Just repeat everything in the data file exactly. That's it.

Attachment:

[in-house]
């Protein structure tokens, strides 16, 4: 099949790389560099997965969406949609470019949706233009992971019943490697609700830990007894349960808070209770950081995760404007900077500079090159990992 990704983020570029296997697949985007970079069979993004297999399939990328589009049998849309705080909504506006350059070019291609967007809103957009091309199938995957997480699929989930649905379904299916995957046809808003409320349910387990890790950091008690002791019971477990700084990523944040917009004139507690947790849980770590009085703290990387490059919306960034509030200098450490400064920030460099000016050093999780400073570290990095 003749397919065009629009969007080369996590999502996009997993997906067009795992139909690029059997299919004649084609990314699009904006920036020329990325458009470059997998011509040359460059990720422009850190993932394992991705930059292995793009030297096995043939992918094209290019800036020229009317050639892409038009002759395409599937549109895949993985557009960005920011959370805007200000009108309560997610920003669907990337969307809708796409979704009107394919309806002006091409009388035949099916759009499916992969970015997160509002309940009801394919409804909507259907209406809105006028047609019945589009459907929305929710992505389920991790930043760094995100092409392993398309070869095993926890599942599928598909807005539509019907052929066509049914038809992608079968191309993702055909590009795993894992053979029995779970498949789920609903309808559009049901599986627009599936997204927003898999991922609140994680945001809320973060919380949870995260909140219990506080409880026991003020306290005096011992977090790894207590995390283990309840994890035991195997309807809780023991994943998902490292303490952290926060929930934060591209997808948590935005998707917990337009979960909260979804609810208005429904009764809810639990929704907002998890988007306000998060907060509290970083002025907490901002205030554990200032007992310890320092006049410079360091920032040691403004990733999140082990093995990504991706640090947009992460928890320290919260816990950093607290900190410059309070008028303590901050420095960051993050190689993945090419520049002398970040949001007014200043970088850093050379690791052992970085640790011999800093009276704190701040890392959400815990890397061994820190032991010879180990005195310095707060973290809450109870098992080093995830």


[in-house]
């Protein structure tokens, strides 16, 4: 099949790389560099997965969406949609470019949706233009992971019943490697609700830990007894349960808070209770950081995760404007900077500079090159990992 990704983020570029296997697949985007970079069979993004297999399939990328589009049998849309705080909504506006350059070019291609967007809103957009091309199938995957997480699929989930649905379904299916995957046809808003409320349910387990890790950091008690002791019971477990700084990523944040917009004139507690947790849980770590009085703290990387490059919306960034509030200098450490400064920030460099000016050093999780400073570290990095 003749397919065009629009969007080369996590999502996009997993997906067009795992139909690029059997299919004649084609990314699009904006920036020329990325458009470059997998011509040359460059990720422009850190993932394992991705930059292995793009030297096995043939992918094209290019800036020229009317050639892409038009002759395409599937549109895949993985557009960005920011959370805007200000009108309560997610920003669907990337969307809708796409979704009107394919309806002006091409009388035949099916759009499916992969970015997160509002309940009801394919409804909507259907209406809105006028047609019945589009459907929305929710992505389920991790930043760094995100092409392993398309070869095993926890599942599928598909807005539509019907052929066509049914038809992608079968191309993702055909590009795993894992053979029995779970498949789920609903309808559009049901599986627009599936997204927003898999991922609140994680945001809320973060919380949870995260909140219990506080409880026991003020306290005096011992977090790894207590995390283990309840994890035991195997309807809780023991994943998902490292303490952290926060929930934060591209997808948590935005998707917990337009979960909260979804609810208005429904009764809810639990929704907002998890988007306000998060907060509290970083002025907490901002205030554990200032007992310890320092006049410079360091920032040691403004990733999140082990093995990504991706640090947009992460928890320290919260816990950093607290900190410059309070008028303590901050420095960051993050190689993945090419520049002398970040949001007014200043970088850093050379690791052992970085640790011999800093009276704190701040890392959400815990890397061994820190032991010879180990005195310095707060973290809450109870098992080093995830």